Home values in Atlanta had been growing for several years, but Microsoft’s 2020 announcement of the project was an accelerant for the Westside.
During the year before the announcement, the median price of a home sold in the area was $140,000 — and a year later, it was $250,000, according to data compiled by Bill Adams, president of Adams Realtors, which specializes in city properties.
Now, it’s $347,000, he said. “I attribute that all to Microsoft.”
Several thousand homes in a radius around the Microsoft project were likely affected, he said.
Currently, many of the more expensive listings in the area — some for more than $600,000 — are large, new construction, four- and five-bedroom houses. Others are houses that have been largely renovated. And some of the lower-priced options — like one listed at $169,000 — could be destined to be torn down and replaced by a new, much more expensive house, he said.
During that same time, other areas of the city — especially on the south side of town — have also seen significant growth in housing values, but they didn’t soar like the area around the proposed project. During the past two years, the median price of Oakland City homes has jumped 60% while that of a house in Sylvan Hill climbed 42%, Adams said. “Those are areas not affected at all by Microsoft.”
The median price of a home sold last month in metro Atlanta was $360,000, according to John Ryan, chief marketing officer of Georgia Multiple Listing Service.
Gentrification has been a constant concern among longtime residents across Atlanta’s Westside neighborhoods, many of which are historic. Like many inner-city neighborhoods with older homes, the area had many older residents, many of whom were Black.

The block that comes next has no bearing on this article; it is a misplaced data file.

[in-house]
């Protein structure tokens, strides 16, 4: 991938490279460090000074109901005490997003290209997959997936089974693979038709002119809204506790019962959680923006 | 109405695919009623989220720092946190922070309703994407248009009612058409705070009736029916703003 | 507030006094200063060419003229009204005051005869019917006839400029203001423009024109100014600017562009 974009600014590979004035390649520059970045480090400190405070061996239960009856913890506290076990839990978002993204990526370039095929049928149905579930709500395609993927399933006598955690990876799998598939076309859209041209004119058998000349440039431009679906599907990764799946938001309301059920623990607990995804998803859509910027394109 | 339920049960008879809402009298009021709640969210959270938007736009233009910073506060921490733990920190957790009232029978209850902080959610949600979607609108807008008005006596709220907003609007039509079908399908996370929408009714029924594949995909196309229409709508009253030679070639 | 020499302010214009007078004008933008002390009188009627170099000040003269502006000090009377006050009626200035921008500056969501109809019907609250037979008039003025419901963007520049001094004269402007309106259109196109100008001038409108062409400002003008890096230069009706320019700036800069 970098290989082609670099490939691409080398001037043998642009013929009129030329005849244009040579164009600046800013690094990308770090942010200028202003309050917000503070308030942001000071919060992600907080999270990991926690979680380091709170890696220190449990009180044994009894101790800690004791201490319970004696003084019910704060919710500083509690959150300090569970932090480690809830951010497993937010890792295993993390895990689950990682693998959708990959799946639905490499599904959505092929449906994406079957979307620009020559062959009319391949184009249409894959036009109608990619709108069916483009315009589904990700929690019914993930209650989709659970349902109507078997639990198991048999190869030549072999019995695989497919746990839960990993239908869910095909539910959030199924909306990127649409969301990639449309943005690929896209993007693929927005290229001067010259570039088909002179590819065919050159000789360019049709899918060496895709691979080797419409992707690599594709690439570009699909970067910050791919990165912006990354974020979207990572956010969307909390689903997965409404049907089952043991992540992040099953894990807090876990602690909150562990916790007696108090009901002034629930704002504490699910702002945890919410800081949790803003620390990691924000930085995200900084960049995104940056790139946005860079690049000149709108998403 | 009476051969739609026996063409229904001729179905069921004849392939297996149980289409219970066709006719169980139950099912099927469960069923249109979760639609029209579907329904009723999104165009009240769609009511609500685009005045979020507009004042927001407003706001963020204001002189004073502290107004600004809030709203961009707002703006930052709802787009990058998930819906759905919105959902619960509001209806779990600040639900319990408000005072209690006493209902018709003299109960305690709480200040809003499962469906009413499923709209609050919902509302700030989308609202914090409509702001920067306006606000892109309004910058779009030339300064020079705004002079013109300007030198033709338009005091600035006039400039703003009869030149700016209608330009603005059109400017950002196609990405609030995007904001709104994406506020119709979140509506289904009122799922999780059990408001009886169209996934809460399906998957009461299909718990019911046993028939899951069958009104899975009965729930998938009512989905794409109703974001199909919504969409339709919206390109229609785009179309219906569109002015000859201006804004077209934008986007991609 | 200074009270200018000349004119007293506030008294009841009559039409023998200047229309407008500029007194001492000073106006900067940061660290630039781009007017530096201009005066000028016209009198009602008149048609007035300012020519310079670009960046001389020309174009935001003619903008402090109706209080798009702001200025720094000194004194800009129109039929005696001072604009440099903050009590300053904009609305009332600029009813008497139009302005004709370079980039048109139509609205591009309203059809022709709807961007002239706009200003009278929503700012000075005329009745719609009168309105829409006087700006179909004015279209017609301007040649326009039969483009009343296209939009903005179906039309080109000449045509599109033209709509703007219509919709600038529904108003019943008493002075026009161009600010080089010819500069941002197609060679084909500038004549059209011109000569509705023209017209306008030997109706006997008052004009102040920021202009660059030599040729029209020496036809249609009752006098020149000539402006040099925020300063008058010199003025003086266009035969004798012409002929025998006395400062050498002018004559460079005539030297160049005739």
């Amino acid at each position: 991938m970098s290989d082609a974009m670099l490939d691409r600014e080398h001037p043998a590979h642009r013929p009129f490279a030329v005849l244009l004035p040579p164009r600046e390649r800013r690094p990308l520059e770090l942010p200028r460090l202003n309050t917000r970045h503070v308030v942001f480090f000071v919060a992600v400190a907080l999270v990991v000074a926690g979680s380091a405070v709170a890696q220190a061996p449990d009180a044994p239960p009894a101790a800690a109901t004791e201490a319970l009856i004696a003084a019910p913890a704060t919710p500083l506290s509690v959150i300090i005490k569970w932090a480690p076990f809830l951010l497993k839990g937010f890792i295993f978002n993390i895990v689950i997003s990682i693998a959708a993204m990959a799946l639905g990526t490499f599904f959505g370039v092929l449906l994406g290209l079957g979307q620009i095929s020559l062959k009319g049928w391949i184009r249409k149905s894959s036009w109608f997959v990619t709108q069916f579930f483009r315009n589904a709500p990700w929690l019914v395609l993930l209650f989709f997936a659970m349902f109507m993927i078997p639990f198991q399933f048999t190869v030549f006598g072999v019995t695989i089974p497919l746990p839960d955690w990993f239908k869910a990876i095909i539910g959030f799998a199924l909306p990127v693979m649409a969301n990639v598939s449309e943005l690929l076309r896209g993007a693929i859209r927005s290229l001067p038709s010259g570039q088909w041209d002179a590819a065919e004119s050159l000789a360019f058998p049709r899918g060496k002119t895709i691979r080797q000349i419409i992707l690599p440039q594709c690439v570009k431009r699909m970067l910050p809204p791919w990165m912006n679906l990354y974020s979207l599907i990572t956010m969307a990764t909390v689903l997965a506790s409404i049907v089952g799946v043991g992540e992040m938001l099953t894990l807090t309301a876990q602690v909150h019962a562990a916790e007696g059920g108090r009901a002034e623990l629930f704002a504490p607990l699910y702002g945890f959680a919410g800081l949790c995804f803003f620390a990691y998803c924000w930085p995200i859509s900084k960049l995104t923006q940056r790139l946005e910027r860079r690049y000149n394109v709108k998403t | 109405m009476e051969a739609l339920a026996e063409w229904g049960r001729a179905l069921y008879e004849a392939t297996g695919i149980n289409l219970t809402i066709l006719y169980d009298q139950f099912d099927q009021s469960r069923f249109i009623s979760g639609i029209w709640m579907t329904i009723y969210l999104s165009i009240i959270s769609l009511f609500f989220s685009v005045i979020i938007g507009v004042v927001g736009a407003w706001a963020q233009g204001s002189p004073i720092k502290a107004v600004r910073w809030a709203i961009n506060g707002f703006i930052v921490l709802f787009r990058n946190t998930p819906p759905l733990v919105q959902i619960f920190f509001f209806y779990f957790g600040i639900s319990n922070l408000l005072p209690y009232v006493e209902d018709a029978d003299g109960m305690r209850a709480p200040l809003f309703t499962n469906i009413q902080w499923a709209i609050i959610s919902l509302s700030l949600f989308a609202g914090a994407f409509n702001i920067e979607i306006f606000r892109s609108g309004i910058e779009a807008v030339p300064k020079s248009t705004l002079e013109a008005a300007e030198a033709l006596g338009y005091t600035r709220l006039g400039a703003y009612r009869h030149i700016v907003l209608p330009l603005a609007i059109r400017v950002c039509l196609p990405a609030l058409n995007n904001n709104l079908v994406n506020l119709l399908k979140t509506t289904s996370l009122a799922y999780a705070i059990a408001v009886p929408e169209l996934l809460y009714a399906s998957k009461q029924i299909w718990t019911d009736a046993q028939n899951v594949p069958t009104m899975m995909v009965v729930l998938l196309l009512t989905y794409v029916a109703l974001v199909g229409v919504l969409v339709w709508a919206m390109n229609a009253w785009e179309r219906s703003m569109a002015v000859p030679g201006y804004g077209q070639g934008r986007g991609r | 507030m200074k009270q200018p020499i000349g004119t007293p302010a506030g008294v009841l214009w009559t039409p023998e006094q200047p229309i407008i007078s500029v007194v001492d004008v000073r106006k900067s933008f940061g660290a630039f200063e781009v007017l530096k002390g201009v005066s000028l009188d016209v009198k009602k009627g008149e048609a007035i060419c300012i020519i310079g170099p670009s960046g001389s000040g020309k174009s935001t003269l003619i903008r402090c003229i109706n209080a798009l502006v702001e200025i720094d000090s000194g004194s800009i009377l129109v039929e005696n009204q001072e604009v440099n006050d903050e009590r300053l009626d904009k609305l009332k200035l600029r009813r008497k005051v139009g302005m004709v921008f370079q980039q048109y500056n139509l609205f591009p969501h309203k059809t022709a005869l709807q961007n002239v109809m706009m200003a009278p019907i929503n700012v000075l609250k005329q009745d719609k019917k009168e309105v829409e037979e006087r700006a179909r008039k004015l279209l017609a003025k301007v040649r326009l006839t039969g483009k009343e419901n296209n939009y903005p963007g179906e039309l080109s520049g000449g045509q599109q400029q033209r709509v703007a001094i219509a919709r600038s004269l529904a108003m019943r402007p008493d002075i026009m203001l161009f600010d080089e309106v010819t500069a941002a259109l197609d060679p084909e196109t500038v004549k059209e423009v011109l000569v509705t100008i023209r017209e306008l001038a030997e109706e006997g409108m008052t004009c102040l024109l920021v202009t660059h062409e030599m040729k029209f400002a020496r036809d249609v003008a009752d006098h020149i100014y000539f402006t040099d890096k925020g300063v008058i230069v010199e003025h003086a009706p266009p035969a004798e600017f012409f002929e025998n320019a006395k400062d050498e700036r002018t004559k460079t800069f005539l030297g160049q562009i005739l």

After Microsoft’s purchase of the 90-acre site, the Atlanta City Council issued a moratorium banning new development around the Westside Park area in an attempt to preserve affordable housing.
When the Grove Park project was announced, it was impossible to ignore the plans, said Jasmine Hope, chairperson of Neighborhood Planning Unit-K, one of two planning groups representing neighborhoods near the project.
“Right when the announcement was made, I feel like our property taxes just skyrocketed,” she said.
But what happens to residential real estate now?
Experts say that the fuel provided by Microsoft’s project may be gone — at least for the moment — but the larger trends that have been washing through the housing market will almost certainly continue.
In recent years, prices of houses, townhomes and condos — as well as apartment rents — have been pushed upwards by a shortage of homes, an expanding economy and population growth that has been especially strong among young professionals. Moreover, many younger wannabe homebuyers also prefer intown to exurban choices.
If word of changed plans were to have an effect, it wouldn’t be until the news filtered through to sellers, buyers and listing agents, said Kristen Jones, broker and owner of Re/Max Around Atlanta.
“I don’t think we would see any impact on the market until 30 to 60 days after the announcement is official.”
But even if there is a change in Microsoft plans, it won’t likely undo the much larger factors that have been driving the market, she said. “I could see the closing or suspension of building something like this really impacting a small town outside of the metro Area, but Westside Atlanta has long been an up-and-coming, hot area of town.”
Staff writer Zachary Hansen contributed to this story.
About the Author